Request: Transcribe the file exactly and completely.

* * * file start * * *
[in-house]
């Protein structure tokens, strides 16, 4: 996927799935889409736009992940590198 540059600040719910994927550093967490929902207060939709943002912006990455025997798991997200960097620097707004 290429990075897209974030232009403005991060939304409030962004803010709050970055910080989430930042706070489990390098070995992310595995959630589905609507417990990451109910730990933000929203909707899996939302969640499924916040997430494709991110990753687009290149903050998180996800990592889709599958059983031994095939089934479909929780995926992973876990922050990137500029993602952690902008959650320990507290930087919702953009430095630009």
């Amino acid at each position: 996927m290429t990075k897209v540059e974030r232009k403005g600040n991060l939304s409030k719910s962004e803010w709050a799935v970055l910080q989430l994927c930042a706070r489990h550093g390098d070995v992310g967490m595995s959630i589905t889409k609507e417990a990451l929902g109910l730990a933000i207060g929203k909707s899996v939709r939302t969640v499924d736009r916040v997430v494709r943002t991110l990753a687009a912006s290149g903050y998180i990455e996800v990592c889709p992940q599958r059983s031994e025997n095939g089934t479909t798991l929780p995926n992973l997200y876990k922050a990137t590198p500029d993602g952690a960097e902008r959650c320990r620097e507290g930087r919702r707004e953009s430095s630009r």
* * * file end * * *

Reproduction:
[in-house]
């Protein structure tokens, strides 16, 4: 996927799935889409736009992940590198 540059600040719910994927550093967490929902207060939709943002912006990455025997798991997200960097620097707004 290429990075897209974030232009403005991060939304409030962004803010709050970055910080989430930042706070489990390098070995992310595995959630589905609507417990990451109910730990933000929203909707899996939302969640499924916040997430494709991110990753687009290149903050998180996800990592889709599958059983031994095939089934479909929780995926992973876990922050990137500029993602952690902008959650320990507290930087919702953009430095630009």
């Amino acid at each position: 996927m290429t990075k897209v540059e974030r232009k403005g600040n991060l939304s409030k719910s962004e803010w709050a799935v970055l910080q989430l994927c930042a706070r489990h550093g390098d070995v992310g967490m595995s959630i589905t889409k609507e417990a990451l929902g109910l730990a933000i207060g929203k909707s899996v939709r939302t969640v499924d736009r916040v997430v494709r943002t991110l990753a687009a912006s290149g903050y998180i990455e996800v990592c889709p992940q599958r059983s031994e025997n095939g089934t479909t798991l929780p995926n992973l997200y876990k922050a990137t590198p500029d993602g952690a960097e902008r959650c320990r620097e507290g930087r919702r707004e953009s430095s630009r």